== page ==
What I especially loved about this book that while it may be a "vampire" genre book, it really is about the relationship between Father and Son. Why is it so strained? What happened in Peter's father's past to make him as paranoid and eccentric as he is? And what was his relationship to the gypsies? I love books that use a common theme or stock situation to examine human behavior and explore whay we would really do in those situations. Marcus Sedgewick is amazing for that, I've read five or six books by him.

I also enjoy the imagery of all this bloody violence against the snowy backdrop. What can I say, I like my violence pretty.

Moon.witche knows that you are all beautiful.


  1. No one is going to rec Anne Rice? Really? Ok, well here it is.

    The Vampire Chronicles, by Anne Rice.

    This is NOT a YA series, and it is not for those who shy from squicky themes such as homoeroticism and (arguable) pedophilia. But if that doesn't hang you up, Rice spins a truly mesmerizing saga with unforgettable characters, starting with Interview with the Vampire and concluding with Blood Canticle.

    No vampires, but lots of other paranormal goings-on in the Mayfair Witches series, and in my humble opinion, the Witches are even better than her Vampires.

  2. I highly recommend The Historian by Elizabeth Kostova. It gives an really intriguing picture of the search for Dracula. If you love history and vampires, then this is the book for you.

  3. I should have responded yesterday, but I didn't quite make it. If you're looking for the lighter side of the undead, Christopher Moore wrote two books about vampires. The first, Bloodsucking Fiends, is our introduction to the characters that will continue on in You Suck: A Love Story. If you've read anything else by Moore, you know these books will be hilarious, but will also pay meticulous attention to details.
    I won't do a summary justice, since I don't have the books in front of me. Instead, some of the things you will encounter should you choose to pick these up include:
    - Drinking the blood of a VERY fat cat to spare humans
    - Drinking the blood of a wino for a buzz.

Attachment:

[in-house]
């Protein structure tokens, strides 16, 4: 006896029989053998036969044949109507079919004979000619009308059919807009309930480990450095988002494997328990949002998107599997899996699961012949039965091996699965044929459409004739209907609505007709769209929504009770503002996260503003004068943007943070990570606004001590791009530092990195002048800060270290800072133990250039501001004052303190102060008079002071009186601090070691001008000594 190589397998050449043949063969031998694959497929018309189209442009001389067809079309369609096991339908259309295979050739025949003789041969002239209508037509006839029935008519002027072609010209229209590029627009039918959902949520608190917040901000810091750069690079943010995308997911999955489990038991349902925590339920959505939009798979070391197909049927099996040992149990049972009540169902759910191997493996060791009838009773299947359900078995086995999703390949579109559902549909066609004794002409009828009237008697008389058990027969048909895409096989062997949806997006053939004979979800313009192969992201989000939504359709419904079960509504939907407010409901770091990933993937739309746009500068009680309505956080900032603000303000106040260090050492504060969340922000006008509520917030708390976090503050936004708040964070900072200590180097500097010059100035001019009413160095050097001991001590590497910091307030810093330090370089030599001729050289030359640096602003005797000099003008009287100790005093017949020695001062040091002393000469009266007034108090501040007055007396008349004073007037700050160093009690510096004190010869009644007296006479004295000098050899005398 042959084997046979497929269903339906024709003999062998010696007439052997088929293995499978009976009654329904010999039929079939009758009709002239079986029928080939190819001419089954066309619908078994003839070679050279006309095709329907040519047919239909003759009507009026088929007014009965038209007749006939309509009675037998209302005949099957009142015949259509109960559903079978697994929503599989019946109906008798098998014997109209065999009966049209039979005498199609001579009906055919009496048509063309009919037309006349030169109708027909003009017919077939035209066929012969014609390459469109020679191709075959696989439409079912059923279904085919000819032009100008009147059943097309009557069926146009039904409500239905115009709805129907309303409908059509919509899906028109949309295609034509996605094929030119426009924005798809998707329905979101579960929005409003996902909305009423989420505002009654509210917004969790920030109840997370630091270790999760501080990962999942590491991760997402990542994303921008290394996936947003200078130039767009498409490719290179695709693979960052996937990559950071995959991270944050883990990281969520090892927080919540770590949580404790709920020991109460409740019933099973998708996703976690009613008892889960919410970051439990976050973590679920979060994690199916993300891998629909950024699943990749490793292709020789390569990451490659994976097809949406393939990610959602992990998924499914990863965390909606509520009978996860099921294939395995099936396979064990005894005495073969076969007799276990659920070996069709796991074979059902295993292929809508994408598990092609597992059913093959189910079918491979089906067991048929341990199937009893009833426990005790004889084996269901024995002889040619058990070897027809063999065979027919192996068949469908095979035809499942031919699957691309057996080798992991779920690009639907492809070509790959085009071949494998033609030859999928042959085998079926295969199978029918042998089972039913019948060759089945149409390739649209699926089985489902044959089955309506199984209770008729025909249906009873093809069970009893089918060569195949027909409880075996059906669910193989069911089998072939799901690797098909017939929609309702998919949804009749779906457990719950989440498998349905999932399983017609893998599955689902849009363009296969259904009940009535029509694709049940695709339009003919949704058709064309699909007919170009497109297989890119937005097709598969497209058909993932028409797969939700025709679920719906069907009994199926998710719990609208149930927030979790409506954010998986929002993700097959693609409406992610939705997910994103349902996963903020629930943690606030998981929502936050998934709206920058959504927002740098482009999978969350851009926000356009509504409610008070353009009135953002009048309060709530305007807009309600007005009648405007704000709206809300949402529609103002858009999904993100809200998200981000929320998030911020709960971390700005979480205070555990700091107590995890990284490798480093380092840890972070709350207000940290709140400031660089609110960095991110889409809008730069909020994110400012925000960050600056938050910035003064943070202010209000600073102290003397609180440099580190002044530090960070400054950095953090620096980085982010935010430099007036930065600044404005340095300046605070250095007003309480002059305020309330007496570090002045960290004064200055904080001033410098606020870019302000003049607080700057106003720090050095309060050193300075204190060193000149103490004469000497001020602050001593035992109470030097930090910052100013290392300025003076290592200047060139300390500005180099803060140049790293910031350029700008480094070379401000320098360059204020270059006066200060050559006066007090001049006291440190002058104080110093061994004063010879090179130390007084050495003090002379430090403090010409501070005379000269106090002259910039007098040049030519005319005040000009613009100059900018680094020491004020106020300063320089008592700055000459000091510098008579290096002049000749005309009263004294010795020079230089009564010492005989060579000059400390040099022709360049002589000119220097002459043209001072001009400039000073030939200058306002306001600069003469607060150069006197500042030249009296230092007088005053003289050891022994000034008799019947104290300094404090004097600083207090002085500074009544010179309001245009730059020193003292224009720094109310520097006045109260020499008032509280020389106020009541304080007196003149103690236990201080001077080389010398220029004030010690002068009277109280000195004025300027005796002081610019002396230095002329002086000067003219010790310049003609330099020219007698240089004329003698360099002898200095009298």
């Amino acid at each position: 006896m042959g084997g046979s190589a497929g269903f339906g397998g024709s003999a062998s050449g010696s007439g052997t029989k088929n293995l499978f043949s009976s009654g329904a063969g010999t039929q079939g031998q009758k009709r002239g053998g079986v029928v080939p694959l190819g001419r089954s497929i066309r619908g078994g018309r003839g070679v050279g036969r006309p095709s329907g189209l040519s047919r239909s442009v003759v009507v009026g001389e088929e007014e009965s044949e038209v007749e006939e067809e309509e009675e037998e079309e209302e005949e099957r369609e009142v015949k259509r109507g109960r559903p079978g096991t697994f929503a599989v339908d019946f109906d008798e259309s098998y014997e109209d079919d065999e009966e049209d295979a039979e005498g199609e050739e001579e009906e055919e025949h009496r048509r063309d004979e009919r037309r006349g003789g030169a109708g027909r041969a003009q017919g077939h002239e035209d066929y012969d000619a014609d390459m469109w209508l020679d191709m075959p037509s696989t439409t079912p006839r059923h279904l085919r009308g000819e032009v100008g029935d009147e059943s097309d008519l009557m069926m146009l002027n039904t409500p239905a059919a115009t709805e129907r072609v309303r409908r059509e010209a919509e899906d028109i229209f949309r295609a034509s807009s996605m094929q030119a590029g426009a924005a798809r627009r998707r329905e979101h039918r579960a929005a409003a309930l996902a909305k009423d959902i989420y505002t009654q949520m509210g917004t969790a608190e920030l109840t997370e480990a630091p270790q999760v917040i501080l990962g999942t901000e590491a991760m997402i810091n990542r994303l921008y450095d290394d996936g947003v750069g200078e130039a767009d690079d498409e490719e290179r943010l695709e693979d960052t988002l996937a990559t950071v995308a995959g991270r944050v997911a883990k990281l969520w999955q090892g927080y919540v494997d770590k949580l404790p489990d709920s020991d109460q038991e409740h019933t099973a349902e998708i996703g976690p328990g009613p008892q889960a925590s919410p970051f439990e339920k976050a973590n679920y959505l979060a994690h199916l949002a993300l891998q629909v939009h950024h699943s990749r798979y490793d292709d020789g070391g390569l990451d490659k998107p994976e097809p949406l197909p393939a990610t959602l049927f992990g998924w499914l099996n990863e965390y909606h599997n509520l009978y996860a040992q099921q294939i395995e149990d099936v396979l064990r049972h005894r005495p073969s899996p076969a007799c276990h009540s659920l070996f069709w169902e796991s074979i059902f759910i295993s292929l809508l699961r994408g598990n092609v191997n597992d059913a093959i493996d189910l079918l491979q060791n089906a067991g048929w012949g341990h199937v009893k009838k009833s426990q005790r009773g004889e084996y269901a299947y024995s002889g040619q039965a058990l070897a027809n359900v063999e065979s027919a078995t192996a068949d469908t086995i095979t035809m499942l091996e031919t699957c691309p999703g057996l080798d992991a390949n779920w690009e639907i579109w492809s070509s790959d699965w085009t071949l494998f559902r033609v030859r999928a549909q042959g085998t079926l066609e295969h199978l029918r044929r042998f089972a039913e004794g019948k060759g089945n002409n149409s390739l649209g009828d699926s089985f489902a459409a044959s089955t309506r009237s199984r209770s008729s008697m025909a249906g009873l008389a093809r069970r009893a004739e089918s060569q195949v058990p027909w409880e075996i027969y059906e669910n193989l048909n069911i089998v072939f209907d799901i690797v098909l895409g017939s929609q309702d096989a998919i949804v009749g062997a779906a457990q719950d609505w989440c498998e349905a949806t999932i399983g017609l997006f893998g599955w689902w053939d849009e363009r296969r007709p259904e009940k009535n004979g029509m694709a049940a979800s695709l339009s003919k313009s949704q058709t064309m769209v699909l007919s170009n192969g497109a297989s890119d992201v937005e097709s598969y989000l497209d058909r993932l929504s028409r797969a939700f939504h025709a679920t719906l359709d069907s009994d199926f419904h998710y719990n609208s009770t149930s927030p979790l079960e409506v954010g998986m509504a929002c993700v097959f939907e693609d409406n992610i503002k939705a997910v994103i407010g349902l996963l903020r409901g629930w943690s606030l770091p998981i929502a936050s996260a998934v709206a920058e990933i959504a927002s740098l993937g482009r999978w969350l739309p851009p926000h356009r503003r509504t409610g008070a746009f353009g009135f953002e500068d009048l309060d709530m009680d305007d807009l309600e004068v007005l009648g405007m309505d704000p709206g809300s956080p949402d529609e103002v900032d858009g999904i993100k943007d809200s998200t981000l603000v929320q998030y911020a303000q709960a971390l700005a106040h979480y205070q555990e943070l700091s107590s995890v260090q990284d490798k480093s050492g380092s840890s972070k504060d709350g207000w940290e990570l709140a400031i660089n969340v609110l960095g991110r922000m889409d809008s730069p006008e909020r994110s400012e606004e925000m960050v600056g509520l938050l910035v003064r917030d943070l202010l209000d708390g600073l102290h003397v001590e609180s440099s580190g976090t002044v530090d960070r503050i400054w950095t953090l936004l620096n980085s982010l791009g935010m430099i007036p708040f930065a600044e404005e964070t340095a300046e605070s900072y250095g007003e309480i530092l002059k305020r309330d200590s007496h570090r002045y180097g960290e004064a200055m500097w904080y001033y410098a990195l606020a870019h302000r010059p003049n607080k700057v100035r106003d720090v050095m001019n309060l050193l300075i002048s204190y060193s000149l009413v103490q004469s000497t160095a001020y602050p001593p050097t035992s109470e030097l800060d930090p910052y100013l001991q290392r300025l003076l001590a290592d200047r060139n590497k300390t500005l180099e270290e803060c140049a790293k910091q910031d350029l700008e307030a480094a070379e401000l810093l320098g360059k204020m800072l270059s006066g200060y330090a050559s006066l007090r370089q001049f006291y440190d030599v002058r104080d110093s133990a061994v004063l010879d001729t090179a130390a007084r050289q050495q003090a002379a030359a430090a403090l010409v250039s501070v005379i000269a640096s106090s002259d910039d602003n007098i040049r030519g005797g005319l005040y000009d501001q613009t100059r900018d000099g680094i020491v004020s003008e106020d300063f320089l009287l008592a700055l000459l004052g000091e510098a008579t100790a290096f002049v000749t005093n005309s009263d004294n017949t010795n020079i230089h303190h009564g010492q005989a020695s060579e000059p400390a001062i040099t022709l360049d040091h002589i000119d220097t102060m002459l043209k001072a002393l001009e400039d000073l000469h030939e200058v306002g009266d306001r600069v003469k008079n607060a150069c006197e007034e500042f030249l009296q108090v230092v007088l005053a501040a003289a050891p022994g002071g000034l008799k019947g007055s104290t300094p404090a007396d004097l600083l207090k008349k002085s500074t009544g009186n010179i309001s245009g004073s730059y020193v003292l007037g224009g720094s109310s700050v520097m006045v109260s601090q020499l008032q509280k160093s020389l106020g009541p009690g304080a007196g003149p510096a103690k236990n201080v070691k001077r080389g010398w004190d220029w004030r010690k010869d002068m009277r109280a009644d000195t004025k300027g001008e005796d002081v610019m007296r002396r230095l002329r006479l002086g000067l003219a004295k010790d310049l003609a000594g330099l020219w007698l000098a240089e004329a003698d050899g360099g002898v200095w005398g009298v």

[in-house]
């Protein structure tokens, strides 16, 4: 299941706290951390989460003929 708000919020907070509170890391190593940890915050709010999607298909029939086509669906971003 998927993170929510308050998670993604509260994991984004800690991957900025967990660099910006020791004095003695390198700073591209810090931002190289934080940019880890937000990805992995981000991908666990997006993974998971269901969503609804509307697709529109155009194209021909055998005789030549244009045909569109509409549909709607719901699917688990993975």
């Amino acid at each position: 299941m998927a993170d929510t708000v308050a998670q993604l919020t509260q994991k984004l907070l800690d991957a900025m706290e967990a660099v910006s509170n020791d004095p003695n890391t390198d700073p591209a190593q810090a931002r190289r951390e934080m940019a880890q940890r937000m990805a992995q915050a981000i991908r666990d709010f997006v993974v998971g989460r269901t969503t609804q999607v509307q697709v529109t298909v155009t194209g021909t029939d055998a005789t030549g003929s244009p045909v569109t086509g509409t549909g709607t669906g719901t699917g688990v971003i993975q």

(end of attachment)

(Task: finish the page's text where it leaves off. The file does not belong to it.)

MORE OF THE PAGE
- Hot monkey love (what our characters call the sexin'...no actual monkeys appear in the books to the best of my recollection) that will rival ExB for furniture destruction. Rafters and ceiling fans may be compromised.
    - A hooker that dyes her skin blue to separate herself from her Las Vegas competition.
    - A crew of grocery store employees whose recreational activities go from bowling with frozen turkeys to wreaking general havoc across San Francisco in their afterlives.
    In short, you will laugh. You will giggle. You may spray milk/juice/Coke/wine out your nose and all over the page. Your life will likely not be changed, but both books are DEFINITELY worth a read.

  4. Why are Amelia Atwater Rhodes novels never recommended? They have a huge following, and granted I'm far older now, I first picked up her books when I was 12/13 when they were just published, and though I've found more indepth books, they have a very, very close place in my heart.

  5. The "Tomorrow When The War Began" series by Australian author John Marsden. I highly recommend the YA novel series. It's about a group of friends who go backpacking instead of going to the huge fair that everybody in the area goes to. During the trip a hostile country takes the opportunity to invade the country and the friends are forced into the role of guerilla warriors as some of the last free Aussies in an effort to retake their country from the enemy.

  6. "The "Tomorrow When The War Began" series by Australian author John Marsden. I highly recommend the YA novel series. It's about a group of friends who go backpacking instead of going to the huge fair that everybody in the area goes to. During the trip a hostile country takes the opportunity to invade the country and the friends are forced into the role of guerilla warriors as some of the last free Aussies in an effort to retake their country from the enemy."

    These are amazing books, yes, but they're not about vampires...

    I would recommend 'The Reformed Vampire Support Group' by Catherine Jinks. I'm not sure if she’s in American shops, as she’s an Australian author, but she’s very good. This book is so funny. They’re not your typical vampires here. They’re pretty pathetic, actually. They don’t drink human blood (that’s why they’re reformed), they drink guinea pigs. And, they can’t really do anything. They’re always complaining about aches and pains and headaches and everything. Anyone, one of their vampires gets staked and then they have to go find the culprit. It’s very funny and very enjoyable and very different to any other vampire book I've read.

  7. Chistopher Moore is awesome! I puffy heart Bloodsucking Fiends and You Suck.